By Mercè Rodoreda
Title note: unique identify Quanta, quanta guerra...
Despite its identify, there's little of warfare and masses of the glorious during this coming-of-age tale, which was once the final novel Mercè Rodoreda released in the course of her lifetime.
We first meet its younger protagonist, Adrià Guinart, as he's leaving Barcelona out of boredom and a thirst for freedom, embarking on a protracted trip throughout the backwaters of a rural land that you possibly can basically feel is Catalonia, observed through the interminable, far away rumblings of an indefinable struggle. In vignette-like chapters and with a story variety imbued with the glorious, Guinart meets with a number of adventures and bizarre characters who supply him a composite, if surrealistic, view of an impoverished, war-ravaged society and form his belief of his position within the world.
As in Rodoreda's Death in Spring, nature and dying play an primary position in a story that regularly takes on a phantasmagoric caliber and seems a meditation at the outcomes of ethical degradation and the inescapable presence of evil.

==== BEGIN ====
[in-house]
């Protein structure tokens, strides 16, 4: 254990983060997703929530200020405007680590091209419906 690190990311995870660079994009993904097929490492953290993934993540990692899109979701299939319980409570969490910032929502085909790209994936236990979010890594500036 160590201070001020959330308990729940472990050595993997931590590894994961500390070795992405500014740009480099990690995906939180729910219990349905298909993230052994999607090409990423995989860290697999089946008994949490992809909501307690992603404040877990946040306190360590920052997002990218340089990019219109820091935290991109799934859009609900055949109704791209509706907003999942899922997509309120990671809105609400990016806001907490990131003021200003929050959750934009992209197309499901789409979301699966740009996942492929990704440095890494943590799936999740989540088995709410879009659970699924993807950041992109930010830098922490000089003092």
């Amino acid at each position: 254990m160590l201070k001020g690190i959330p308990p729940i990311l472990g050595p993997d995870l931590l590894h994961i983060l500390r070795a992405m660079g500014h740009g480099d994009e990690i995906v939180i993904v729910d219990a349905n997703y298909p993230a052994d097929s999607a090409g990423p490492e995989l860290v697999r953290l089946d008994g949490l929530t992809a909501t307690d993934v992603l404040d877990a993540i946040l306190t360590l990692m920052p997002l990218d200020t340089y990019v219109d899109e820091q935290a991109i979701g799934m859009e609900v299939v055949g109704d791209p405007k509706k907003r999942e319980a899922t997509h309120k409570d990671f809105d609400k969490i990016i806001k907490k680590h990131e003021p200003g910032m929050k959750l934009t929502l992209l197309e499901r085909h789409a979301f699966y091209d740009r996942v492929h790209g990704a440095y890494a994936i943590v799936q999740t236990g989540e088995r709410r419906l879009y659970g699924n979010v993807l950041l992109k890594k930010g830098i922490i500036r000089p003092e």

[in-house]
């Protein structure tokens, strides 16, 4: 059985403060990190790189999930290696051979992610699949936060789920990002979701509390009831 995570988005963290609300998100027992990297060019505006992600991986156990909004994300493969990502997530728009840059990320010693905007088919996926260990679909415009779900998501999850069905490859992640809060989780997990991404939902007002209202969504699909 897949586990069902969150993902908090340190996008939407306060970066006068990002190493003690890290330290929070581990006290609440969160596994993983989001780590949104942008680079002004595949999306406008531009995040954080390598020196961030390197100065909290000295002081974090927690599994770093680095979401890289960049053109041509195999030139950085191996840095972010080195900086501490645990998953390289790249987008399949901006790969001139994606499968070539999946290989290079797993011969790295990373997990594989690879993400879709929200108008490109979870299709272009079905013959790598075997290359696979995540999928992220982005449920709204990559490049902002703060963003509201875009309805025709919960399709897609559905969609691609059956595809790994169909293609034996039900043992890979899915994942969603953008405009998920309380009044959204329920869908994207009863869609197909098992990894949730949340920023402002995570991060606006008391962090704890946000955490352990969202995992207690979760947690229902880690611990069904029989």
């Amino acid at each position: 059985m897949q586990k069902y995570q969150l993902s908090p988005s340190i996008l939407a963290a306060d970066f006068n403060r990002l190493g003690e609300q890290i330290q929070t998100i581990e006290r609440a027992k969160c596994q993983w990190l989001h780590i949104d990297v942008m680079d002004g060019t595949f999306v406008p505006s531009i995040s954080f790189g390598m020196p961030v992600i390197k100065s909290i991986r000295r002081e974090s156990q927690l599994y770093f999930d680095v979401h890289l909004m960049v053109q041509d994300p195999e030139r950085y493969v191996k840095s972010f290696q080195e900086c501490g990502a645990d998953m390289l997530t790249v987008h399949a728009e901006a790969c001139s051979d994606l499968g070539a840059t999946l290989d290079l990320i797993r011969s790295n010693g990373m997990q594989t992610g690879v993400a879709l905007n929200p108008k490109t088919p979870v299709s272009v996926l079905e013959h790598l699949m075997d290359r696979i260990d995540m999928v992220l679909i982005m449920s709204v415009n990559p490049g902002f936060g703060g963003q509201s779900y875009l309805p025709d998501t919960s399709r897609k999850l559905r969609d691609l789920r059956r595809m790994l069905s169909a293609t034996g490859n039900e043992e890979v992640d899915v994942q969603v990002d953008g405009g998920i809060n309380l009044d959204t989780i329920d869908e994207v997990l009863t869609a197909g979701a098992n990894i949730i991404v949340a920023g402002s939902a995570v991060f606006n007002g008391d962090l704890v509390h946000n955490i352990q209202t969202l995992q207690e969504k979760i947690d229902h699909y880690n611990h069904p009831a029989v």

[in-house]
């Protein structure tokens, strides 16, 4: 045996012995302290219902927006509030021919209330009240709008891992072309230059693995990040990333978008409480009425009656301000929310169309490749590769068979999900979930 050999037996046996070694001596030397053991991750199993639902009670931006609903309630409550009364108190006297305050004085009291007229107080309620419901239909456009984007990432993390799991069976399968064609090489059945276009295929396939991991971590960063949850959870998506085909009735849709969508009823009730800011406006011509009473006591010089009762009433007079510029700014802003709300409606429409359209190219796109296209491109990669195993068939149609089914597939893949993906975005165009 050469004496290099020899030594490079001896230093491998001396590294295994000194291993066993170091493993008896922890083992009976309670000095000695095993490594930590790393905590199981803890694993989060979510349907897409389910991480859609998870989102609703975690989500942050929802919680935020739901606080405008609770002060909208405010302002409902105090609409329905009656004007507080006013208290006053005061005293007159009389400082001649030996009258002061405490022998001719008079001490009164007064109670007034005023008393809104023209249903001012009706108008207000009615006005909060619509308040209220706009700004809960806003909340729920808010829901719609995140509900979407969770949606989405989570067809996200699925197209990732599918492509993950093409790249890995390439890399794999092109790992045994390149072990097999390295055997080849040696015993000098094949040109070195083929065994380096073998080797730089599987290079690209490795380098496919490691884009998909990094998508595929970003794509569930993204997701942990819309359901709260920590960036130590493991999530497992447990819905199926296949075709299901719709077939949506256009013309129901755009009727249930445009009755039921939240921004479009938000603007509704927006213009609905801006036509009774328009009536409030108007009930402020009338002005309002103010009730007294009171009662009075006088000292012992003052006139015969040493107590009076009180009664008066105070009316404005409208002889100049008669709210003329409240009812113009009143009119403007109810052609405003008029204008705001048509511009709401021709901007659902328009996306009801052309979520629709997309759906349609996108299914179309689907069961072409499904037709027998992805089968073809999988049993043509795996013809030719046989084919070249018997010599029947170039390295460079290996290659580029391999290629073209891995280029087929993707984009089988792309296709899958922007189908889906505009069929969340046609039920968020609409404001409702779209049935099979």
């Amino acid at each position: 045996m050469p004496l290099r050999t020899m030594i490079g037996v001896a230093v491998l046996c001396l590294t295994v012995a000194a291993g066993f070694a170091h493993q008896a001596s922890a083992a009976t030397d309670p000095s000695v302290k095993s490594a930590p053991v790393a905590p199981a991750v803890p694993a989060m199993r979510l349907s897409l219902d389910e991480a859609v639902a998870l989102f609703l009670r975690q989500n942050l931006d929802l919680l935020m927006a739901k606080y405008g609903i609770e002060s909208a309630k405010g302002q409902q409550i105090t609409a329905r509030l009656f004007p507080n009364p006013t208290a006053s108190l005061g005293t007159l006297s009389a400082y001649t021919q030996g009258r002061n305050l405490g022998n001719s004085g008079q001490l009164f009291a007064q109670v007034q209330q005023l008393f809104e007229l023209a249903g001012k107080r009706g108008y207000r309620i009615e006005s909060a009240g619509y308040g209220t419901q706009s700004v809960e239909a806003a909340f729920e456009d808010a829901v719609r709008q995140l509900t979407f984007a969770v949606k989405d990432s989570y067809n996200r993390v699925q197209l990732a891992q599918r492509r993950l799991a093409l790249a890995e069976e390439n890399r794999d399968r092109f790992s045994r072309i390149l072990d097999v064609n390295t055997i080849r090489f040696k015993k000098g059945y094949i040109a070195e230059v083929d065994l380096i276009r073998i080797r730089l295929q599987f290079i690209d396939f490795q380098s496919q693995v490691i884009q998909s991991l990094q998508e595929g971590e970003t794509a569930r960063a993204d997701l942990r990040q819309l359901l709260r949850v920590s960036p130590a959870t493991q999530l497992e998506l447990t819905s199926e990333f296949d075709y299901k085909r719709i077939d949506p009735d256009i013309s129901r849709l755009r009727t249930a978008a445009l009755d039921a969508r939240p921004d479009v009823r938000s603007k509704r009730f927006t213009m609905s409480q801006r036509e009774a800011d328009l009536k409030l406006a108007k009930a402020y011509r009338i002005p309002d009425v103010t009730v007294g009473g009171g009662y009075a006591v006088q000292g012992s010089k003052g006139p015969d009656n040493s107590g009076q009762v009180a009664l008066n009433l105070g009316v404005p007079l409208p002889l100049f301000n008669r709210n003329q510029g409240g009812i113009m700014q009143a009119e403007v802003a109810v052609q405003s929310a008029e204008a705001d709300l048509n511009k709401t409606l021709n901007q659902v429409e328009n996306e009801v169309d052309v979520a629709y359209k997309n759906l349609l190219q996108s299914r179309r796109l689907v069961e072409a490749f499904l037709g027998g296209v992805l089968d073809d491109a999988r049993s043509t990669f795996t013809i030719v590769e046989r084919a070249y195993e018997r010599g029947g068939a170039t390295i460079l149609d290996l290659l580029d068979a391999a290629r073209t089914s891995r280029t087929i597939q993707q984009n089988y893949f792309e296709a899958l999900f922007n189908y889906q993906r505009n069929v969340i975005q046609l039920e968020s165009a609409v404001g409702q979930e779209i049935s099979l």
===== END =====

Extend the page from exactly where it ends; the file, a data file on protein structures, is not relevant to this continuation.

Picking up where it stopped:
"Rodoreda had bedazzled me by means of the sensuality with which she finds issues in the surroundings of her novels."— Gabriel García Marquez
"Rodoreda plumbs a disappointment that reaches past historical conditions . . . a virtually voluptuous vulnerability."— Natasha Wimmer, The Nation
"It is a complete secret to me why [Rodoreda] isn't generally worshipped; besides Willa Cather, she's on my checklist of authors whose works I intend to have learn all of earlier than I die. super, great writer."— John Darnielle, The Mountain Goats
Mercè Rodoreda (1908–1983) is broadly considered as crucial Catalan author of the 20th century. Exiled in France and Switzerland following the Spanish Civil battle, Rodoreda started writing the novels and brief stories—Twenty-Two brief Stories, The Time of the Doves, Camellia Street, Garden via the Sea—that may finally make her across the world famous.
Premi Ciutat de Barcelona (1980)
Premi Crítica Serra d'Or for novel·la (1980)